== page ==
The Super Bowl is currently one of the hottest and most expensive tickets, but that’s not stopping three men in their 80s who have attended every game since the first AFL-NFL World Championship in 1967. The three friends, who meet up every year at the big game, are looking forward to this Sunday’s matchup against the Los Angeles Rams and the Cincinnati Bengals for a number of reasons.
Unfortunately, one of those reasons is it may be the last time they all gather at a stadium to watch a Super Bowl.
“I still think I have a few years left. I’m going to try to make it to 60. But old man age is catching up to all of us,” Tom Henschel, 80, said.
The exclusive “Never Miss a Super Bowl Club” began in 1967 during the first Super Bowl, which was called the AFL-NFL World Championship, Gregory Eaton secured tickets to the game from a friend at Michigan State.
That friend, Herb Adderley, started for the Green Bay Packers that day.
Eaton, now 82, traveled from his home in Michigan to Florida for the second World Championship game the following year, and he hasn’t stopped going.
Not even a cancer diagnosis or a pandemic could keep him from the Super Bowl.
“I have prostate cancer — I had it once, and then it came back on me — and they found a spot on my right kidney that’s cancerous,” he said. “They want to go through my stomach and into my kidney to cut it out to save that kidney.”
“I told them, ‘Whatever you do, it’s not moving that fast, and I’m not doing it until after the Super Bowl.’ My sister is a doctor, and she looked at me like I’m crazy,” he said.
In 1983, Henschel met Don Crisman, now 85 and the oldest in the trio.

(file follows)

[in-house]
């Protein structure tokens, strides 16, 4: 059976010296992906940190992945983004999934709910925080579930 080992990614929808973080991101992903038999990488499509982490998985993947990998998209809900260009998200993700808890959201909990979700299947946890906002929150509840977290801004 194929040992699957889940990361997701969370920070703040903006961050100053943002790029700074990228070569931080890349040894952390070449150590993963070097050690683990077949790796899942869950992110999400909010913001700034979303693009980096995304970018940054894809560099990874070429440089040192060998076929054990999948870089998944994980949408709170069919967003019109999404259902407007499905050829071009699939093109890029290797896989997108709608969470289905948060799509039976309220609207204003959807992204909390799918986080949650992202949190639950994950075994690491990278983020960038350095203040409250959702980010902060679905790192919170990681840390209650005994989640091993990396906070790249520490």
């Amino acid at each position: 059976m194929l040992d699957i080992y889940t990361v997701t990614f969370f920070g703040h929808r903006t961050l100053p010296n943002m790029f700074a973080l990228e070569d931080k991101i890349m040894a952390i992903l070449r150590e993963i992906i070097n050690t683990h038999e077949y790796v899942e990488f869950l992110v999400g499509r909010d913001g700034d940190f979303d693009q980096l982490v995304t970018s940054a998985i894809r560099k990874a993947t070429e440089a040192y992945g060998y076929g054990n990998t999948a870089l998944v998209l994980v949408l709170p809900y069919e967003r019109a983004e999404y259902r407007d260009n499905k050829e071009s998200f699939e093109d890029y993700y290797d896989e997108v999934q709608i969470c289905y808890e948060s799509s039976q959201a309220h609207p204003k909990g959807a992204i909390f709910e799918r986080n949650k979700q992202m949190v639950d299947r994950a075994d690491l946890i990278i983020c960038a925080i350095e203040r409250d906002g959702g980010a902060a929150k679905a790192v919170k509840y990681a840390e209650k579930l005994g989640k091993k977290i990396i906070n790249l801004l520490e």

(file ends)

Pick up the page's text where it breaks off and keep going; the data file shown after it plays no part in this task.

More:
“People have a tendency to think we’ve all been together from the beginning,” Crisman said. “But that’s not the way it was.”
Previously, there were five members. Stan Whitaker, who went to the first 42 games with Crisman stopped going in 2009 due to his declining health. He died in 2013 at the age of 91.
Bob Cook, who attended 44 Super Bowls died shortly after Super Bowl XLV in 2011. Larry Jacobson, one of Crisman’s best friends, also died in 2011 a week after the Super Bowl.
It wasn’t until February 2016 that the current members started hanging out.
They became aware of Eaton after he was featured on a Detroit television station before Super Bowl 50.
The three have never missed a chance to watch the game together.
Although there was some worry last year when it was announced the crowd would be significantly reduced and it would include thousands of tickets for healthcare workers.
“I was worried the streak would end,” Eaton said. “Then I got the call from the NFL on Jan. 17, my birthday. They said, ‘Mr. Eaton, can we have your credit-card number?’ The tickets came in the mail. They were $3,000 each. It’s amazing how expensive it’s gotten.”
“I look forward to it every year — and the relationships we’ve had these past five years are unbelievable,” Eaton said in 2021. “We’re like a brotherhood.”
This year will be extra special because the trio of friends will be able to sit next to each other again – last year’s restrictions prevented them from enjoying the game side-by-side.
While their days of watching the Super Bowl together might be coming to an end, they’re going to make sure they enjoy every last minute of it.